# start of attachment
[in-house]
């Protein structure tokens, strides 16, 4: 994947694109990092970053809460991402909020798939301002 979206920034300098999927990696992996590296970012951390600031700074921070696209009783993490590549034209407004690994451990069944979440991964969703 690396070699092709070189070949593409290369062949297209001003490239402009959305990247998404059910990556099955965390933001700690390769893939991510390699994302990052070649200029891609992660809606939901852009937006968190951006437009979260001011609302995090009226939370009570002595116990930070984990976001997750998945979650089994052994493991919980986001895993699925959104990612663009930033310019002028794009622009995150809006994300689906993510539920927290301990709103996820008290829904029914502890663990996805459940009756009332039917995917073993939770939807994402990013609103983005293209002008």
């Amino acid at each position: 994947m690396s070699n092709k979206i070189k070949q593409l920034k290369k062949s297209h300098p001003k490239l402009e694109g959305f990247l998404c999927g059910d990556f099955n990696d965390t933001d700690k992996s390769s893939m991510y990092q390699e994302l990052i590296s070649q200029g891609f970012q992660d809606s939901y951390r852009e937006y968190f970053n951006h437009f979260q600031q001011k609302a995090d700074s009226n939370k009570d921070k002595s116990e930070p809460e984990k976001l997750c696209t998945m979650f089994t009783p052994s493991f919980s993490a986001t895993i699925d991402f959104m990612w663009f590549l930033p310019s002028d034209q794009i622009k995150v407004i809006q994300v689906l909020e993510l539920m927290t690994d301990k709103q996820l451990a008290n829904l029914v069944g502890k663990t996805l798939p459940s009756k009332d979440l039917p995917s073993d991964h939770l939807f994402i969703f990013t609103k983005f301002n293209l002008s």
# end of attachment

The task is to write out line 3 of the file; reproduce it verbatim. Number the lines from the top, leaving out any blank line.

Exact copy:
């Amino acid at each position: 994947m690396s070699n092709k979206i070189k070949q593409l920034k290369k062949s297209h300098p001003k490239l402009e694109g959305f990247l998404c999927g059910d990556f099955n990696d965390t933001d700690k992996s390769s893939m991510y990092q390699e994302l990052i590296s070649q200029g891609f970012q992660d809606s939901y951390r852009e937006y968190f970053n951006h437009f979260q600031q001011k609302a995090d700074s009226n939370k009570d921070k002595s116990e930070p809460e984990k976001l997750c696209t998945m979650f089994t009783p052994s493991f919980s993490a986001t895993i699925d991402f959104m990612w663009f590549l930033p310019s002028d034209q794009i622009k995150v407004i809006q994300v689906l909020e993510l539920m927290t690994d301990k709103q996820l451990a008290n829904l029914v069944g502890k663990t996805l798939p459940s009756k009332d979440l039917p995917s073993d991964h939770l939807f994402i969703f990013t609103k983005f301002n293209l002008s």